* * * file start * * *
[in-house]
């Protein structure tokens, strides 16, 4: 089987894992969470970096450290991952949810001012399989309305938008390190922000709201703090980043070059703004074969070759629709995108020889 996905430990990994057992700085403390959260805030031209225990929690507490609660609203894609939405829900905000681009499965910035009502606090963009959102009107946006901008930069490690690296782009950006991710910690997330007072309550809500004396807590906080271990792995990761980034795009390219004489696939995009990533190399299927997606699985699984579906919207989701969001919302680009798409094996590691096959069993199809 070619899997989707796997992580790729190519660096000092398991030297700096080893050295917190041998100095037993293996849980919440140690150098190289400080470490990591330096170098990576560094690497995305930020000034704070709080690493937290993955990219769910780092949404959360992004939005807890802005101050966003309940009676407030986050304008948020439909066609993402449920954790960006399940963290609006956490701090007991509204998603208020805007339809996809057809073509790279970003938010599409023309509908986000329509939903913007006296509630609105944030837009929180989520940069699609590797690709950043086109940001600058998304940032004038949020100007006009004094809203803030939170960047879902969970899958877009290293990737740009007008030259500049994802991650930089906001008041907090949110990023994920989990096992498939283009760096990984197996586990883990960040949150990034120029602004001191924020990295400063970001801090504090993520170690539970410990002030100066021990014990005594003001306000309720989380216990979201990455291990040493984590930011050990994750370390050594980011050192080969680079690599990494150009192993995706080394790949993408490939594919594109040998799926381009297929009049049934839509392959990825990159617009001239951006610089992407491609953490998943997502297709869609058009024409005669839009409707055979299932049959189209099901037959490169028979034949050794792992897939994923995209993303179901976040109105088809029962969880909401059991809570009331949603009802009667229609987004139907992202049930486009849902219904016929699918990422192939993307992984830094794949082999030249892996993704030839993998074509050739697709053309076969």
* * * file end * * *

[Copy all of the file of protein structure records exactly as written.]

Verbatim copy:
[in-house]
């Protein structure tokens, strides 16, 4: 089987894992969470970096450290991952949810001012399989309305938008390190922000709201703090980043070059703004074969070759629709995108020889 996905430990990994057992700085403390959260805030031209225990929690507490609660609203894609939405829900905000681009499965910035009502606090963009959102009107946006901008930069490690690296782009950006991710910690997330007072309550809500004396807590906080271990792995990761980034795009390219004489696939995009990533190399299927997606699985699984579906919207989701969001919302680009798409094996590691096959069993199809 070619899997989707796997992580790729190519660096000092398991030297700096080893050295917190041998100095037993293996849980919440140690150098190289400080470490990591330096170098990576560094690497995305930020000034704070709080690493937290993955990219769910780092949404959360992004939005807890802005101050966003309940009676407030986050304008948020439909066609993402449920954790960006399940963290609006956490701090007991509204998603208020805007339809996809057809073509790279970003938010599409023309509908986000329509939903913007006296509630609105944030837009929180989520940069699609590797690709950043086109940001600058998304940032004038949020100007006009004094809203803030939170960047879902969970899958877009290293990737740009007008030259500049994802991650930089906001008041907090949110990023994920989990096992498939283009760096990984197996586990883990960040949150990034120029602004001191924020990295400063970001801090504090993520170690539970410990002030100066021990014990005594003001306000309720989380216990979201990455291990040493984590930011050990994750370390050594980011050192080969680079690599990494150009192993995706080394790949993408490939594919594109040998799926381009297929009049049934839509392959990825990159617009001239951006610089992407491609953490998943997502297709869609058009024409005669839009409707055979299932049959189209099901037959490169028979034949050794792992897939994923995209993303179901976040109105088809029962969880909401059991809570009331949603009802009667229609987004139907992202049930486009849902219904016929699918990422192939993307992984830094794949082999030249892996993704030839993998074509050739697709053309076969």